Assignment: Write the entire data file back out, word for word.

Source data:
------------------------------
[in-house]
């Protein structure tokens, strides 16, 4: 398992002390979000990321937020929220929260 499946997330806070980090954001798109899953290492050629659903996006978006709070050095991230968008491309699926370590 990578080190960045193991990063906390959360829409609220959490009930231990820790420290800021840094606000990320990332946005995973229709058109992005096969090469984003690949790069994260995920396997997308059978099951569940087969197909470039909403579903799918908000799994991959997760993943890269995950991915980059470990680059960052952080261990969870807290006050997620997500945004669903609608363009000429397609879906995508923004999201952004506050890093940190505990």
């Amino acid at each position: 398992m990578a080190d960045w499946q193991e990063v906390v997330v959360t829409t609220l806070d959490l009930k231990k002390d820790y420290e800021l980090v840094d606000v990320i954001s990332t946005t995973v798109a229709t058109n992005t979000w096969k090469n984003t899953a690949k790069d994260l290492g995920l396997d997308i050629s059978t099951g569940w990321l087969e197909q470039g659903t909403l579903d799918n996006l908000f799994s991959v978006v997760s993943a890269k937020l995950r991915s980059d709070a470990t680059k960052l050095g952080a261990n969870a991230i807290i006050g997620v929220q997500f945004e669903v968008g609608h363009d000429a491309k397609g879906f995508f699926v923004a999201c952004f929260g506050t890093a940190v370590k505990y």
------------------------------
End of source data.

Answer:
[in-house]
């Protein structure tokens, strides 16, 4: 398992002390979000990321937020929220929260 499946997330806070980090954001798109899953290492050629659903996006978006709070050095991230968008491309699926370590 990578080190960045193991990063906390959360829409609220959490009930231990820790420290800021840094606000990320990332946005995973229709058109992005096969090469984003690949790069994260995920396997997308059978099951569940087969197909470039909403579903799918908000799994991959997760993943890269995950991915980059470990680059960052952080261990969870807290006050997620997500945004669903609608363009000429397609879906995508923004999201952004506050890093940190505990």
């Amino acid at each position: 398992m990578a080190d960045w499946q193991e990063v906390v997330v959360t829409t609220l806070d959490l009930k231990k002390d820790y420290e800021l980090v840094d606000v990320i954001s990332t946005t995973v798109a229709t058109n992005t979000w096969k090469n984003t899953a690949k790069d994260l290492g995920l396997d997308i050629s059978t099951g569940w990321l087969e197909q470039g659903t909403l579903d799918n996006l908000f799994s991959v978006v997760s993943a890269k937020l995950r991915s980059d709070a470990t680059k960052l050095g952080a261990n969870a991230i807290i006050g997620v929220q997500f945004e669903v968008g609608h363009d000429a491309k397609g879906f995508f699926v923004a999201c952004f929260g506050t890093a940190v370590k505990y």